This year we dived into youth sports for the first time with our boys. Before this, we had done a few gymnastics classes here or there and a season of soccer for Sawyer. Now that they are five and seven, we took and plunge and did full seasons of soccer and now swim team. What we soon discovered is the high cost of youth sports.
There is a definite sense of pressure to involve kids in sports more now than ever. EVERYONE is doing it. My boys hear about the other kids playing soccer and other sports and want to do it. (Note: we do NOT do things just because other kids are. I actually love the lesson my kids learn when we say we are choosing not to do something or that we can’t afford to do something.) It seems more than ever that if your child doesn’t start sports at a very young age, they will be behind. We could tell that the other kids on my boys’ teams had a lot more experience in the sports, even at their young ages. I don’t want to worry about my kids not making a high school team if we choose not to play sports in preschool or early elementary.
The Cost of Youth Sports
- Money. To sign up, even “affordable” sports are expensive. We are living on one full-time income, so we cut corners however possible. Trying to do even two sports took its toll on our monthly budgets.
- More Money. There are often hidden fees. Like: uniforms and equipment and sometimes even a volunteer fee, team pictures, meals at meets, etc. Swim team was a little over $100 for a season per kid. Plus $30 team swim suit per kid. Plus a fee if you don’t volunteer. Plus a fee if you didn’t have someone buy a ticket for a fundraiser we didn’t know about. Plus food for the kids for those 5 hour meets. Plus goggles. Plus my therapy bills after a swim meet.
- Time. If you have more than one child and more than one child in sports, you know what I mean. Even if you can find carpool, that means you have to drive all over the place. Hour practice is more like two when you add in driving time and getting rest. We signed the boys up for soccer at a park two minutes from our house. Of course the practices were not there. And the boys were on different teams, sometimes with practices the same night in different places at slightly different times. It was utterly macabre.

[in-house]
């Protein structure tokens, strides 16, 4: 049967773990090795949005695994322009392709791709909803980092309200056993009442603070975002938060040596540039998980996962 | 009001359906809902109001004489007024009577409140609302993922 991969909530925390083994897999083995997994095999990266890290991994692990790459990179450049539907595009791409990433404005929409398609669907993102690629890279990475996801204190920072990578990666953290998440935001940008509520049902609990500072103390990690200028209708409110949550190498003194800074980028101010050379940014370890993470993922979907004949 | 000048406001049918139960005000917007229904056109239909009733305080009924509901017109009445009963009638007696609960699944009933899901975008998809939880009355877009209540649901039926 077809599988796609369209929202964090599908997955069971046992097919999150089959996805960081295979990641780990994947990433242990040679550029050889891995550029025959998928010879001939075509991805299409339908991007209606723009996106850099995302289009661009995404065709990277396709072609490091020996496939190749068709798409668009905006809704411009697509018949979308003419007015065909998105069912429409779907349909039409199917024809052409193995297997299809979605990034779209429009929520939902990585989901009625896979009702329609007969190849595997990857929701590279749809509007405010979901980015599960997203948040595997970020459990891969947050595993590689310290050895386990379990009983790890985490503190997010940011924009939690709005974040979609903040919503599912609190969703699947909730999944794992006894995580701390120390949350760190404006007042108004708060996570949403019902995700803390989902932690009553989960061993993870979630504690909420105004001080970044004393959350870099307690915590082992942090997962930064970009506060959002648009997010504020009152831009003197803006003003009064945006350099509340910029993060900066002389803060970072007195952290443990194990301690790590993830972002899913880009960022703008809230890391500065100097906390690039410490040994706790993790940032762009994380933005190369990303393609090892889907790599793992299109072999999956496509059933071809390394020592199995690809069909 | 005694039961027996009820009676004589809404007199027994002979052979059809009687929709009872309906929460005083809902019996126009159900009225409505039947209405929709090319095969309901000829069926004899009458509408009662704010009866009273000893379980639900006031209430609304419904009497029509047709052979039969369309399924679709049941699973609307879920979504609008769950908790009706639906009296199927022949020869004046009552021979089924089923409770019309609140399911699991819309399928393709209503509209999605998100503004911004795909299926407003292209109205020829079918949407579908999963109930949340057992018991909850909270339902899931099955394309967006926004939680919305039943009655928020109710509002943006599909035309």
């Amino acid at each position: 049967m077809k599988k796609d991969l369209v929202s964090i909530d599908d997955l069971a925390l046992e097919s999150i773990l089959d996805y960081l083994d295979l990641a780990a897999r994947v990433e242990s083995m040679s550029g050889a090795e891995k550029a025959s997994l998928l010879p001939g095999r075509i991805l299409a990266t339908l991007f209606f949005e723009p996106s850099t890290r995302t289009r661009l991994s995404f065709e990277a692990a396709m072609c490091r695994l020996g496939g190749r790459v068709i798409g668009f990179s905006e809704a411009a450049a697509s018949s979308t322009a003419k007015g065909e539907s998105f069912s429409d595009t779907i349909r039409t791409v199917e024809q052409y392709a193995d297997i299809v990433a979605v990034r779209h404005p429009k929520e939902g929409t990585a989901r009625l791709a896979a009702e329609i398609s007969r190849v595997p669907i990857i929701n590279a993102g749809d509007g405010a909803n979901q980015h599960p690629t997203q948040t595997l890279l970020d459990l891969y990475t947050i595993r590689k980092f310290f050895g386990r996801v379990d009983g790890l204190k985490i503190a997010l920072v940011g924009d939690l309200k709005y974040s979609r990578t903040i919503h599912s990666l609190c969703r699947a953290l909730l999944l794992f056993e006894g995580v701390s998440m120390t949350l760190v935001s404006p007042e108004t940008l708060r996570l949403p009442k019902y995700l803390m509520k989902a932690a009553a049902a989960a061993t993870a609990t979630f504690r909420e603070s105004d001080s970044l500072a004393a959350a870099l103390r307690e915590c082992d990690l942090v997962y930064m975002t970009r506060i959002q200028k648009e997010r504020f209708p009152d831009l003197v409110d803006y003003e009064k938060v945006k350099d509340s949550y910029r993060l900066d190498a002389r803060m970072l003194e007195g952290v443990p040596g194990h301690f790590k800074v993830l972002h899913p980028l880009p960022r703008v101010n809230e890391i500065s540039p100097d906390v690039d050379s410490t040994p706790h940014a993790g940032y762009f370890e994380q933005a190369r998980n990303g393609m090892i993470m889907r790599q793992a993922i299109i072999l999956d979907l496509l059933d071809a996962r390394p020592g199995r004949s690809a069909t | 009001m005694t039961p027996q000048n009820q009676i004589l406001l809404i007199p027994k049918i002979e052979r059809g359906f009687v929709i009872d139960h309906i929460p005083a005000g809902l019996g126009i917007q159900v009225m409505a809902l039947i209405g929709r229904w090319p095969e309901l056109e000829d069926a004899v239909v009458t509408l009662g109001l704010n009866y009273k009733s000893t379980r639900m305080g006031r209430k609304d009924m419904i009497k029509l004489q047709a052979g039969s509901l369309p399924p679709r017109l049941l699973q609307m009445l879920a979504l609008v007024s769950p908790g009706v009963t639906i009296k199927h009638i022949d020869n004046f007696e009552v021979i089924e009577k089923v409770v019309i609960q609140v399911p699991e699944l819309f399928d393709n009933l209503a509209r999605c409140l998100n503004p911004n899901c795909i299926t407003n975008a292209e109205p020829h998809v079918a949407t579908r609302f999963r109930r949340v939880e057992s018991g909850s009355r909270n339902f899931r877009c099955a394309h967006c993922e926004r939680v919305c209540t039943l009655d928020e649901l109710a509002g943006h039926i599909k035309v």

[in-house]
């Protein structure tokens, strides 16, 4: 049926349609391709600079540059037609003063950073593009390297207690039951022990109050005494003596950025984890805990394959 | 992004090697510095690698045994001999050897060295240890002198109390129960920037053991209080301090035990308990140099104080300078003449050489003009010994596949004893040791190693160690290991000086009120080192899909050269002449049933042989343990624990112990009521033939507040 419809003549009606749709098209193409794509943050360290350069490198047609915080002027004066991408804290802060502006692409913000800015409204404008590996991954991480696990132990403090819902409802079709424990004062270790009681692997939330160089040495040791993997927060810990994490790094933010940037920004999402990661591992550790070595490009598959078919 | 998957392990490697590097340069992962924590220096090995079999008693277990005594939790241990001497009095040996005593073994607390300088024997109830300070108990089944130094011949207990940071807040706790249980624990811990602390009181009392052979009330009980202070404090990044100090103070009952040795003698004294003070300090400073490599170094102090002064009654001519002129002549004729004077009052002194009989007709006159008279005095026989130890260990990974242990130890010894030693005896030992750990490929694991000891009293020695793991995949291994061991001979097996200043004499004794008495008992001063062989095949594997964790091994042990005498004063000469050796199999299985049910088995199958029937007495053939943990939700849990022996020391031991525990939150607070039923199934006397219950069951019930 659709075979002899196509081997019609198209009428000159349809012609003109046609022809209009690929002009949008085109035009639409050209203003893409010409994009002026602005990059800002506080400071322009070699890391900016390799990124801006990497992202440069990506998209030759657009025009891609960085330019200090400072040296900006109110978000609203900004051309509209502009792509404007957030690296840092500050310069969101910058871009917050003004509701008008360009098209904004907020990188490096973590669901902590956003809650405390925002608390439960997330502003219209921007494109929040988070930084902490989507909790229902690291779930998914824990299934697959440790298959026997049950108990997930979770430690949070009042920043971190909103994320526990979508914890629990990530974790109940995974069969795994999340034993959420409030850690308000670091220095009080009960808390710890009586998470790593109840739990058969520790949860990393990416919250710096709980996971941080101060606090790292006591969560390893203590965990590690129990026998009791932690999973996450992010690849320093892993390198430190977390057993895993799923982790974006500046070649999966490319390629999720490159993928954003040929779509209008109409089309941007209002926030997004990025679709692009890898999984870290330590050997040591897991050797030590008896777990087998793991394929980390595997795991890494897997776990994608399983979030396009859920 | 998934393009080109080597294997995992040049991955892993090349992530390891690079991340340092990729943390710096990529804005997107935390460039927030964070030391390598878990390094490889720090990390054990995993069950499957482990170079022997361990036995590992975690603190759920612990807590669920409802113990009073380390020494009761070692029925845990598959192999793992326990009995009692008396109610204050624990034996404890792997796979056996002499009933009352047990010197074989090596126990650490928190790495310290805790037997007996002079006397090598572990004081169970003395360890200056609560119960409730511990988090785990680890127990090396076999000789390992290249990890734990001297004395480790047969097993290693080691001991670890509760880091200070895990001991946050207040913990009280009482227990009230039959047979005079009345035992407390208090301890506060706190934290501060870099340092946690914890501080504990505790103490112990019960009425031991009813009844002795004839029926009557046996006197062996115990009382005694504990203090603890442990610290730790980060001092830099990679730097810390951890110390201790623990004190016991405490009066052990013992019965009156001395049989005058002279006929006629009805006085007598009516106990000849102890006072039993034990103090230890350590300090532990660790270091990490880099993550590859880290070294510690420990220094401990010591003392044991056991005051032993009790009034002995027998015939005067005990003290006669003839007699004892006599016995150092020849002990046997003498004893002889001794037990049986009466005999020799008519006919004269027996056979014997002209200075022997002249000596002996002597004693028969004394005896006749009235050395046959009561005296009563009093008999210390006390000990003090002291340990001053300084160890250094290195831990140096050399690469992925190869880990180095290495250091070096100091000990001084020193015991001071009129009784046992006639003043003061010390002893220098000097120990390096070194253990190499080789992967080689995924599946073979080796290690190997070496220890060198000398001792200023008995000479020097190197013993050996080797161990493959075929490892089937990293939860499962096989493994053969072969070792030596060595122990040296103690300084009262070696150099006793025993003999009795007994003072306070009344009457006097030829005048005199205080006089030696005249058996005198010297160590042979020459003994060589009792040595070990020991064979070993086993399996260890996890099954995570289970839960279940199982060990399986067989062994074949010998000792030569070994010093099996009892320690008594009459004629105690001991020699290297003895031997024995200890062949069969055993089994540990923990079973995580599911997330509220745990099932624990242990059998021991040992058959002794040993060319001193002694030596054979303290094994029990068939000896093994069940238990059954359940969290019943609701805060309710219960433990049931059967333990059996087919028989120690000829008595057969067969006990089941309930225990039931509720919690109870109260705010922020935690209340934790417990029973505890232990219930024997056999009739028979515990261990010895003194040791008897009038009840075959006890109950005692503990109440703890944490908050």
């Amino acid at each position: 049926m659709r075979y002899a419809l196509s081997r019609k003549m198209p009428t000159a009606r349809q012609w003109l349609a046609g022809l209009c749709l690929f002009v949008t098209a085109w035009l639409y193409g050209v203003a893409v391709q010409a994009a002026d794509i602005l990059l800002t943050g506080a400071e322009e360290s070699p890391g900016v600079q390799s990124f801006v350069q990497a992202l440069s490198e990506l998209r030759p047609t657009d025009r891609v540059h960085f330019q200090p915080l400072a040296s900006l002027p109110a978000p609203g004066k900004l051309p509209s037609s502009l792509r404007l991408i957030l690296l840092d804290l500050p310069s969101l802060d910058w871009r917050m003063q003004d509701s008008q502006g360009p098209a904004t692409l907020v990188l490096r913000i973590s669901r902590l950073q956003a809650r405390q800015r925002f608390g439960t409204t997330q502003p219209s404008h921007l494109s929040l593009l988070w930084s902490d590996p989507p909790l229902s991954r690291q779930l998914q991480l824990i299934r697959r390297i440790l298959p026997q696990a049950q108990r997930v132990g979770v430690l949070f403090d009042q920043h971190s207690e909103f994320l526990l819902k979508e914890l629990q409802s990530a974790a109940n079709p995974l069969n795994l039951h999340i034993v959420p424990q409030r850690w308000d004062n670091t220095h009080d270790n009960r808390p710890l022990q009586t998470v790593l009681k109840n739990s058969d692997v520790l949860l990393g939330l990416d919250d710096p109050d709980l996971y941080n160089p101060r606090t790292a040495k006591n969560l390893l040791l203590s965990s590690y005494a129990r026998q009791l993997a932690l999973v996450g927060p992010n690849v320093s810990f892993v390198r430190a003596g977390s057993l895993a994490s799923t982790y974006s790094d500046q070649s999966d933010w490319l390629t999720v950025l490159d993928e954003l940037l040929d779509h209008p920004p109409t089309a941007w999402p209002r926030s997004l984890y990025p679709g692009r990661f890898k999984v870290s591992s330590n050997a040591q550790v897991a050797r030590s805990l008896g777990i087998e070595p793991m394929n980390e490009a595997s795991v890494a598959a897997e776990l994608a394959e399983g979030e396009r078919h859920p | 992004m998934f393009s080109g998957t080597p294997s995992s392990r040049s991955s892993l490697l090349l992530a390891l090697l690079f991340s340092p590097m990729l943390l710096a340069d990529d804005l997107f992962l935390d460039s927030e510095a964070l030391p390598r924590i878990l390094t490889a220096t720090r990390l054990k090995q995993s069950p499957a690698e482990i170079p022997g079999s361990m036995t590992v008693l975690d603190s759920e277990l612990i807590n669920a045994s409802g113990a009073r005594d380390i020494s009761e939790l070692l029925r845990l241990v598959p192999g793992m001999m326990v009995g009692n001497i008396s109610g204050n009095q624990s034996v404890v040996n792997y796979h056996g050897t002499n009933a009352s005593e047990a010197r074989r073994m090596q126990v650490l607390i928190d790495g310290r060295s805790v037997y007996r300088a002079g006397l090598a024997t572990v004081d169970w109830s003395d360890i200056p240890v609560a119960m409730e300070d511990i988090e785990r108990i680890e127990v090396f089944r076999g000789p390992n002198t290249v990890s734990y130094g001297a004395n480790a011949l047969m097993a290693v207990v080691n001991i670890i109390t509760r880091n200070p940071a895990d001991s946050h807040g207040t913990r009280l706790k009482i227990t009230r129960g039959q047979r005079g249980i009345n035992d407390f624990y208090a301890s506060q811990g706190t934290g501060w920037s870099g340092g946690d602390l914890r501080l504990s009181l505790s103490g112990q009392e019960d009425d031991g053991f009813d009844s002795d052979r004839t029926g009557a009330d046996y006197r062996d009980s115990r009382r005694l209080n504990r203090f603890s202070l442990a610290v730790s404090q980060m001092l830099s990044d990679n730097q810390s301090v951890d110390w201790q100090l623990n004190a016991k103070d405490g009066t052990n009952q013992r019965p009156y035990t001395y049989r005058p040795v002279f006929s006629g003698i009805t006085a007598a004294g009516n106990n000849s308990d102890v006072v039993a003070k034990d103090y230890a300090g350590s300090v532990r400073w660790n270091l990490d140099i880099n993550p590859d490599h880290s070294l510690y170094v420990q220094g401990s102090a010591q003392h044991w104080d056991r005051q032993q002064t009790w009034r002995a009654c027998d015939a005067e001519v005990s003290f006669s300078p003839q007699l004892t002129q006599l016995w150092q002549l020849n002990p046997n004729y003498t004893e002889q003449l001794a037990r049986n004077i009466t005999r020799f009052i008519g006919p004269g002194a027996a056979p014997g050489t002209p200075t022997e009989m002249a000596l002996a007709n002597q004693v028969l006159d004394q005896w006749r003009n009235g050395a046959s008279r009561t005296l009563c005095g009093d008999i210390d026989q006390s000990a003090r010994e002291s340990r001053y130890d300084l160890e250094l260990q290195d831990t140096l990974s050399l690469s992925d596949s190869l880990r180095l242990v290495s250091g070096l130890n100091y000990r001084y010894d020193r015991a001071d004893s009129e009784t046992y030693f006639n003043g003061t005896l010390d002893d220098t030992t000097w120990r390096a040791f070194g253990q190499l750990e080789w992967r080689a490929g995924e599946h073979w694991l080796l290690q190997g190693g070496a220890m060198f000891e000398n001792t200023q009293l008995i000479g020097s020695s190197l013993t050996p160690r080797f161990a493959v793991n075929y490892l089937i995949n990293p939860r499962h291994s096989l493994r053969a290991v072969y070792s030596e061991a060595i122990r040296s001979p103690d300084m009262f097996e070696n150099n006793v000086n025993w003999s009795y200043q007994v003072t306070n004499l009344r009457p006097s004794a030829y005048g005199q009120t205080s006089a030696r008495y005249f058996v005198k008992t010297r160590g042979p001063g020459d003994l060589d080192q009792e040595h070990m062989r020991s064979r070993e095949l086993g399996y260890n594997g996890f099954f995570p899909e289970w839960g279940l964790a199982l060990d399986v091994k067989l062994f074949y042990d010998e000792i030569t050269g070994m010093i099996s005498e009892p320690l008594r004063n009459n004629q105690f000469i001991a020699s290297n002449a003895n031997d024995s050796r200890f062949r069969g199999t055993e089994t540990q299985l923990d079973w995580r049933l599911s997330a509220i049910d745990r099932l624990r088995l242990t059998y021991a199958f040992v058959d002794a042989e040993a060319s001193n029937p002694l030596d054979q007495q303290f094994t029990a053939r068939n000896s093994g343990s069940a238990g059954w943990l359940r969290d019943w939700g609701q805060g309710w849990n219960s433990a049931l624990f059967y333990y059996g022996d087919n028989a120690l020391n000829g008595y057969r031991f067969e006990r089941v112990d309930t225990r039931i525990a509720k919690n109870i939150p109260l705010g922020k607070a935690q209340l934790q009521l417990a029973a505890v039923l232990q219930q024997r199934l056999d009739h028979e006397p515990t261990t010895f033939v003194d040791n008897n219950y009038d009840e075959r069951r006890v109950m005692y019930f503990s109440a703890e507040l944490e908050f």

- Quality Time. We have had a hard time with family dinners because Rob and I have weird schedules. Finally in the last year we started having a somewhat normal and regular and slightly enjoyable dinner. (If you struggle with family dinner, here’s a great post about that!) We eat at five or five-thirty and the kids go down around seven. Because so many parents on the teams worked, practice moved form five to six, which meant that ALL our kids were having to run around with us on those nights to one or the other practice. Same with swim team, which was four nights a week (until summer, when it’s now in the morning). Our dinners were destroyed and all bedtimes affected. All four of our kids were impacted by two of them being in sports. Plus we were in a rush to get there, so rushing = cranky = not quality time.
The Pros of Youth Sports
- Teamwork. It’s great for kids to interact with other kids and to learn to play well together. I loved seeing the boys enjoy team sports.
- Fun. This is debatable. I mean, sports are fun, but half the time when we were walking out the door, my boys were wanting to stay home and just play. Despite the fact that they BEGGED to do soccer and swim. But other times I would watch Lincoln on the field, laughing and screaming with joy as he ran after the ball and I had just as big of a smile on my face.
- Exercise. Yes! We try to be active in general, but sports are a great way to get those kids moving if they aren’t already.
Foundation for Serious Sports. As I mentioned, our boys were behind starting sports at 5 and 7 years old. Clearly the other kids had been playing longer. This may result in burnout, but it also may mean that our kids aren’t going to start for the high school football team.
- Skill Development. Your kids aren’t just learning that sport’s specific skill. They learn hand-eye coordination and listening to a coach and so many other life skills. They learn how to lose well and win well. (Hopefully—this may take some teaching on your parts, parents!) Sports can be a great teacher of all kinds of skills for your kids.
We are torn as a family. It really wore us out this year to shuttle two out of the four to sports. I can’t imagine doing this will ALL the kids. We have talked about waiting until the sports are attached to school, as in junior high soccer and baseball. I also found that despite the hard work of the coaches, Lincoln erupted as a great soccer player only after I spent two afternoons one week scrimmaging with him playing one on one in the backyard. How many of the pro’s up above could be accomplished by just parents playing with kids? Surely some of them. Plus—the bonus of YOU playing with your kids! Here is another family’s take on why you SHOULD have your kids in sports.
Have you experienced the high cost of youth sports? Are you a firm believer or do you stay away by choice or because of the cost? I’d love to hear your take!